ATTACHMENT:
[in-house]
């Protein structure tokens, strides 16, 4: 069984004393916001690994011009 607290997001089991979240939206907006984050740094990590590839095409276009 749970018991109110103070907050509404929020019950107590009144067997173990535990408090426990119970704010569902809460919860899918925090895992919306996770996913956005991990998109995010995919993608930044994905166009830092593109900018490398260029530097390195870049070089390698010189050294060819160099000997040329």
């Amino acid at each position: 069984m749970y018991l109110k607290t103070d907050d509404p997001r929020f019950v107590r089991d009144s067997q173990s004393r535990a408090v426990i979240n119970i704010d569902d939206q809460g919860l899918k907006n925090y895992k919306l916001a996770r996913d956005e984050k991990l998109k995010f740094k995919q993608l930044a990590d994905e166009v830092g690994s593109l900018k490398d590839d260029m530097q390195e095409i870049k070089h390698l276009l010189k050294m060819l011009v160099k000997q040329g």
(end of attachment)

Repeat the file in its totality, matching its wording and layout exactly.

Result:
[in-house]
């Protein structure tokens, strides 16, 4: 069984004393916001690994011009 607290997001089991979240939206907006984050740094990590590839095409276009 749970018991109110103070907050509404929020019950107590009144067997173990535990408090426990119970704010569902809460919860899918925090895992919306996770996913956005991990998109995010995919993608930044994905166009830092593109900018490398260029530097390195870049070089390698010189050294060819160099000997040329």
């Amino acid at each position: 069984m749970y018991l109110k607290t103070d907050d509404p997001r929020f019950v107590r089991d009144s067997q173990s004393r535990a408090v426990i979240n119970i704010d569902d939206q809460g919860l899918k907006n925090y895992k919306l916001a996770r996913d956005e984050k991990l998109k995010f740094k995919q993608l930044a990590d994905e166009v830092g690994s593109l900018k490398d590839d260029m530097q390195e095409i870049k070089h390698l276009l010189k050294m060819l011009v160099k000997q040329g």